• Bob decides to also switch on Alice's 'pat-on-the-back' signal, because he knows that he, Alice and the person who patted his back are all connected to each other in the same way.
  • Having activated his signal, Bob decides to disconnect from Daisy and Eva, who have not been active lately. He knows that this does cannot impact what they see, because have no knowledge of him receiving their input. Bob can choose to let the algorithm assign him a random new participant to follow. He could also seek out his friend Fred after conferring with him outside of the network and receiving his node's ID. In either case, Bob's new connections won't be able to verify who receives their input.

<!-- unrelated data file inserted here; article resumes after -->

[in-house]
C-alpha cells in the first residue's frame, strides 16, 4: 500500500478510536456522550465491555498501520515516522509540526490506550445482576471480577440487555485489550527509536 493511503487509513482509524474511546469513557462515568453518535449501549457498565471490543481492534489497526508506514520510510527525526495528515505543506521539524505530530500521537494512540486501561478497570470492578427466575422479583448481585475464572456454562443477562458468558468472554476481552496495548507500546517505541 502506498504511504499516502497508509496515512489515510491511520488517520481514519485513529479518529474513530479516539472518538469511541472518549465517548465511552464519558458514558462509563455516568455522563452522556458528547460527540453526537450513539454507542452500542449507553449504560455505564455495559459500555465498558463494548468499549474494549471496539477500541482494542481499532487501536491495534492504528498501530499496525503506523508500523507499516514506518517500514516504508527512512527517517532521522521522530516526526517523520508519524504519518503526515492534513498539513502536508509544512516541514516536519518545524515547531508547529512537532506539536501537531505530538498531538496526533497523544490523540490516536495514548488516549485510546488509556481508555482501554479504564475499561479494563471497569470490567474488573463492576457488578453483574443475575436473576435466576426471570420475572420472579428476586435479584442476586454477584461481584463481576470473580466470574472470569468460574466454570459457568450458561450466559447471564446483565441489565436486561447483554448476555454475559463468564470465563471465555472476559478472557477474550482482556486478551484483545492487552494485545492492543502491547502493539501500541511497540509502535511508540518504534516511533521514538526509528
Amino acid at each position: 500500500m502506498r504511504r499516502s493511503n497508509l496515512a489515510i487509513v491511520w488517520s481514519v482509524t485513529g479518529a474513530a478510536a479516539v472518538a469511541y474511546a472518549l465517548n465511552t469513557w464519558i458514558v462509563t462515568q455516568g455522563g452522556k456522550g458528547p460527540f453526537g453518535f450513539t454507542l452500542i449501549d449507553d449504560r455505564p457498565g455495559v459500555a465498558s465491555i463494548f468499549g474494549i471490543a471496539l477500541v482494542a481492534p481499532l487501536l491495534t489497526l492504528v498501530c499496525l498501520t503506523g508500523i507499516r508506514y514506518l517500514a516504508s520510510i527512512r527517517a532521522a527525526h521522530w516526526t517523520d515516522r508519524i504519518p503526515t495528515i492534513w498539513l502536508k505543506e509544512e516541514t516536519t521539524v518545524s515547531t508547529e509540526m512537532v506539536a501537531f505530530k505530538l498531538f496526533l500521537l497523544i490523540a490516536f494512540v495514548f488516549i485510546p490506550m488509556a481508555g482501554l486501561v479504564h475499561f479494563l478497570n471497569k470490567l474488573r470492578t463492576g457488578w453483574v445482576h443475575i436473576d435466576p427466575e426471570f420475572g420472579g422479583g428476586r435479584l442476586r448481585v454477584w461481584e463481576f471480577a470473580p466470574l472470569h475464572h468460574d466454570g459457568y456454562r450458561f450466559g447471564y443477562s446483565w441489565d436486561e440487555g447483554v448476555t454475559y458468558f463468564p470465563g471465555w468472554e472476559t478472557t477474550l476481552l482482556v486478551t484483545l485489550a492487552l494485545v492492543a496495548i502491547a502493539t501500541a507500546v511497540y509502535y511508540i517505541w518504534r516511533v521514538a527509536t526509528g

Breaking down Bob's observations and inferences illustrates that the way he experiences his relation to others is largely determined by what he knows that others know and don't know, or in other words: where common knowledge can be inferred and where it is prevented. This factors into Bob's experience of autonomy in his decisions, being in a similar state of mind as others, and being able to trigger a certain experience in someone else. These experiences can be recognized as autonomy, relatedness and competence or empowerment in interactions with others. Self Determination Theory identifies these as a human's three basic psychological needs[7]. By reasoning inductively, I suggest we can formulate general conditions for Bob to satisfy these needs when interacting with another person, based on his representation of their mental state (theory of mind[8]).